Authors: Jason D. Slinker, Natalie B. Muren, Sara E. Renfrew and Jacqueline K. Barton*
Affiliation: Division of Chemistry and Chemical Engineering, California Institute of Technology, Pasadena, California
In the pursuit of functional nanoscale circuits, many researchers are trying to identify reliable methods to assemble components on such a small scale. Although much work has been devoted to utilizing DNA to assemble molecular wires such as carbon nanotubes, relatively few papers have demonstrated DNA’s potential use as a nanowire. In a recent paper in Nature Chemistry, the Barton group from Cal Tech revealed charge transport in DNA over 34 nm, which surpasses most reports on molecular wires thus far.
DNA is a very viable candidate for nanoscale circuitry because it is easily synthesized and has a very precise, controllable length. Additionally, it is easily modified at both the 3’- and 5’-termini with an array of functionalities. The 100-mer duplexes in this paper were modified with a Nile Blue redox probe on one end, and on the other end a thiol linker to easily attach the DNA to gold. By using cyclic voltammetry and looking at the integrated cathodic and anodic peak areas, the researchers were able to ascertain electrochemical characteristics of the DNA between the Nile Blue redox probe and a gold electrode.
To prove that the charge was actually passing through the DNA, they compared the electrochemistry of well-matched DNA duplexes to those that contained a single mismatched base pair as well as fully mismatched strands. Even a single mismatched base pair will disrupt the pi-stacking of the base pairs through which the charge transfer occurs, and indeed, the researchers observed an attenuation of charge transport by a factor of two when a mismatch was introduced to the duplex.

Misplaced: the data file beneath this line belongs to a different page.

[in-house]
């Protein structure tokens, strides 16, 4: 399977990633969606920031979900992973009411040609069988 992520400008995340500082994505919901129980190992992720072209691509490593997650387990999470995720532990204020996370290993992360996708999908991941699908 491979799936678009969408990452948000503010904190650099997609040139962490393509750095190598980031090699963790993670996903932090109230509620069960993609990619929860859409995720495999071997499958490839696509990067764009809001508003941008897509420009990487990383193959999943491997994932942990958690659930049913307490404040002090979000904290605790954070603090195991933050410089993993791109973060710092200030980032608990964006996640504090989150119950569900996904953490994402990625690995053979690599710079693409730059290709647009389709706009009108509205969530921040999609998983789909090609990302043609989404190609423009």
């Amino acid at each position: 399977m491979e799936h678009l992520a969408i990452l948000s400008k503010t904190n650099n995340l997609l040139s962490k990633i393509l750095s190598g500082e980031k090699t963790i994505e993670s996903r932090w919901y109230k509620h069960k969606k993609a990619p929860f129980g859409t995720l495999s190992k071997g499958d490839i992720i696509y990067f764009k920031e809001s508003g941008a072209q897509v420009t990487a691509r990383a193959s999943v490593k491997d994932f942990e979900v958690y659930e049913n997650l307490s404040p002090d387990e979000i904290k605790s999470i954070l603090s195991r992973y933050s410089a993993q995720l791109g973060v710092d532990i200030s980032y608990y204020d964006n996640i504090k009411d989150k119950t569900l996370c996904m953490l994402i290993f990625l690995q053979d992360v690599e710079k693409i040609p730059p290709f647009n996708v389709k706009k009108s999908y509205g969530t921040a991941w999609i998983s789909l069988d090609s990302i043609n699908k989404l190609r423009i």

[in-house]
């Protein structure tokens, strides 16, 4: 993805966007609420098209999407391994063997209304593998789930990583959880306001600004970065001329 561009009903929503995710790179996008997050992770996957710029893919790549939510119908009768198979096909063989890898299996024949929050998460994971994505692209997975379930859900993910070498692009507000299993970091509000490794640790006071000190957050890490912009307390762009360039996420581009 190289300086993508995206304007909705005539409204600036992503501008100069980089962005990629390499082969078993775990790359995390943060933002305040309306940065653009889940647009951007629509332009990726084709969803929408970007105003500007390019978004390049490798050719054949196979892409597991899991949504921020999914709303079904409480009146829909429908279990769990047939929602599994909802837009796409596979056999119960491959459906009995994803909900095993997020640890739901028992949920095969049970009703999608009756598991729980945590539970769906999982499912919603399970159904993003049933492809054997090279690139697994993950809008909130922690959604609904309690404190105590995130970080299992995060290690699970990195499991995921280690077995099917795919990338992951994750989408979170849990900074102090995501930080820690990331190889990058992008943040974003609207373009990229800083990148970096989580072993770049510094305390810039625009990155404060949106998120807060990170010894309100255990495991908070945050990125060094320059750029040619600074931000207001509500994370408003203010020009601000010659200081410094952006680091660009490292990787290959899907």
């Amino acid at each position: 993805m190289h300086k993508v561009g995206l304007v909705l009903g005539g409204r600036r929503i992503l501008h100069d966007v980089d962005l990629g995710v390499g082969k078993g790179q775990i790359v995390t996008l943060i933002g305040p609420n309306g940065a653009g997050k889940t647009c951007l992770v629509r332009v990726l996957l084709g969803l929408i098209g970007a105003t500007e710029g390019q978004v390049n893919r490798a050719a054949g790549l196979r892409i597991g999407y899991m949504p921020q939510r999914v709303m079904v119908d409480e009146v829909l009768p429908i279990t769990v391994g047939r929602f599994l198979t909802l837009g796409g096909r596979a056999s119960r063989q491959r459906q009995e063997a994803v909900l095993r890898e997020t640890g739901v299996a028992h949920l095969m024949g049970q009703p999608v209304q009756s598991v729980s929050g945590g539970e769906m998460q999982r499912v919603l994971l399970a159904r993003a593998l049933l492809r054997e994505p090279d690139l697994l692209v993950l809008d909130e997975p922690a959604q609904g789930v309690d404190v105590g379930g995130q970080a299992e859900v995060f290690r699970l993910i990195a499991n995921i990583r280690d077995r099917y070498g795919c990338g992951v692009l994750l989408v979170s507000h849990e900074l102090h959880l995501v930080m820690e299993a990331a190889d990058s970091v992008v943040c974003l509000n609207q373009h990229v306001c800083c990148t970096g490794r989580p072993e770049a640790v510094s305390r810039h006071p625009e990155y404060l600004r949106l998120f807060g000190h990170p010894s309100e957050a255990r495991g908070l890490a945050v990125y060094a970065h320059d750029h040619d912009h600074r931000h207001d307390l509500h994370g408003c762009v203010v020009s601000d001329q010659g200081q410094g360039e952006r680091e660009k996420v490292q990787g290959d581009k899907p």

By comparing these results to their previous studies with a Nile Blue-modified 17-mer duplex, they obtained similar electron transfer rates, which is impressive and convincing given that their 100-mer duplex is almost six times the length. In addition, they conclude that the rate-limiting step of the charge transport is not that which occurs between the base pairs, but rather the “electron tunneling through the alkanethiol linker.”
Unfortunately, DNA does not solve all of the problems of nanocircuitry because DNA is after all fragile, requiring a proper buffer. Additionally, as the nanocircuits become more complex and structurally demanding, the charge transport’s sensitivity to slight structural variations become a larger problem. Nevertheless, a DNA nanowire would be a top candidate for biosensing that requires a physiological environment.